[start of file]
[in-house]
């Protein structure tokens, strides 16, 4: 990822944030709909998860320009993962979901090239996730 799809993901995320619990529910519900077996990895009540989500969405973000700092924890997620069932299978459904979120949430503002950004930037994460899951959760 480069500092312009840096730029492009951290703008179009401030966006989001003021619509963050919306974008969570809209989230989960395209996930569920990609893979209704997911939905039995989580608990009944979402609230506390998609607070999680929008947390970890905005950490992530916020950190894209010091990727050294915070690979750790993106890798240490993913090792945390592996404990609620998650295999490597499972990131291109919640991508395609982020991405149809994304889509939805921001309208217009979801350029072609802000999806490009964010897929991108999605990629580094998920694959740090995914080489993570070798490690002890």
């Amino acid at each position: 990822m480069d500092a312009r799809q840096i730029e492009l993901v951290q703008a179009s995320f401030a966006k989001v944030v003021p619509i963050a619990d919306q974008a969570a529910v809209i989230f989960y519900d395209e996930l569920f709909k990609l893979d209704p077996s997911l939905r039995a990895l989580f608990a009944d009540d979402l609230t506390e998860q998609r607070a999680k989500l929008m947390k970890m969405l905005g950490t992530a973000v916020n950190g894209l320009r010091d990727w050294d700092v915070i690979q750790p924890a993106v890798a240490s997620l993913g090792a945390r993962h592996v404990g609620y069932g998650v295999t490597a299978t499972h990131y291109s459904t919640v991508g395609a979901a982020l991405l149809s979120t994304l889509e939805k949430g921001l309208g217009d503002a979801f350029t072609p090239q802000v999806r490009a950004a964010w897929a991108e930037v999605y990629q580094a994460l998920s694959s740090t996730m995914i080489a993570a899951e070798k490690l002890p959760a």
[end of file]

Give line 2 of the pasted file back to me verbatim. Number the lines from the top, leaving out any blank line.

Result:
């Protein structure tokens, strides 16, 4: 990822944030709909998860320009993962979901090239996730 799809993901995320619990529910519900077996990895009540989500969405973000700092924890997620069932299978459904979120949430503002950004930037994460899951959760 480069500092312009840096730029492009951290703008179009401030966006989001003021619509963050919306974008969570809209989230989960395209996930569920990609893979209704997911939905039995989580608990009944979402609230506390998609607070999680929008947390970890905005950490992530916020950190894209010091990727050294915070690979750790993106890798240490993913090792945390592996404990609620998650295999490597499972990131291109919640991508395609982020991405149809994304889509939805921001309208217009979801350029072609802000999806490009964010897929991108999605990629580094998920694959740090995914080489993570070798490690002890």